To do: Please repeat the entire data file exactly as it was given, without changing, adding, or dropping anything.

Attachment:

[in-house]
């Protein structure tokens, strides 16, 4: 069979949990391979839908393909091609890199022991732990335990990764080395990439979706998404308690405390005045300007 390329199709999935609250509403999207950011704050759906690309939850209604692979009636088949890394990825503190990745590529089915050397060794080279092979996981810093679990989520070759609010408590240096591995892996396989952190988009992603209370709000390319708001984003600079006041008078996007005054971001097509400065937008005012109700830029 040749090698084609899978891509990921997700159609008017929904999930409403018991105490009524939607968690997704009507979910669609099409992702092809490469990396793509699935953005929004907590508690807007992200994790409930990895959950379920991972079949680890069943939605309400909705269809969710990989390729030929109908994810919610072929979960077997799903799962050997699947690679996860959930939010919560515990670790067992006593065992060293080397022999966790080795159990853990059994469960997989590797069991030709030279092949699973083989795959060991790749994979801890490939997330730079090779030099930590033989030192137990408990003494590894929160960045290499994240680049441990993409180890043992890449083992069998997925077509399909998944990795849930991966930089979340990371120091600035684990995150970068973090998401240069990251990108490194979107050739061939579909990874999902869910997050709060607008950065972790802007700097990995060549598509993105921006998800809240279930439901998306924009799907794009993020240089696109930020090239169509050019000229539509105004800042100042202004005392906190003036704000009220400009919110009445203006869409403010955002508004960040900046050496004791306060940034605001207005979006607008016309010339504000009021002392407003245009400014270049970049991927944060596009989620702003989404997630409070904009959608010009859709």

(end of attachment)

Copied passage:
[in-house]
């Protein structure tokens, strides 16, 4: 069979949990391979839908393909091609890199022991732990335990990764080395990439979706998404308690405390005045300007 390329199709999935609250509403999207950011704050759906690309939850209604692979009636088949890394990825503190990745590529089915050397060794080279092979996981810093679990989520070759609010408590240096591995892996396989952190988009992603209370709000390319708001984003600079006041008078996007005054971001097509400065937008005012109700830029 040749090698084609899978891509990921997700159609008017929904999930409403018991105490009524939607968690997704009507979910669609099409992702092809490469990396793509699935953005929004907590508690807007992200994790409930990895959950379920991972079949680890069943939605309400909705269809969710990989390729030929109908994810919610072929979960077997799903799962050997699947690679996860959930939010919560515990670790067992006593065992060293080397022999966790080795159990853990059994469960997989590797069991030709030279092949699973083989795959060991790749994979801890490939997330730079090779030099930590033989030192137990408990003494590894929160960045290499994240680049441990993409180890043992890449083992069998997925077509399909998944990795849930991966930089979340990371120091600035684990995150970068973090998401240069990251990108490194979107050739061939579909990874999902869910997050709060607008950065972790802007700097990995060549598509993105921006998800809240279930439901998306924009799907794009993020240089696109930020090239169509050019000229539509105004800042100042202004005392906190003036704000009220400009919110009445203006869409403010955002508004960040900046050496004791306060940034605001207005979006607008016309010339504000009021002392407003245009400014270049970049991927944060596009989620702003989404997630409070904009959608010009859709």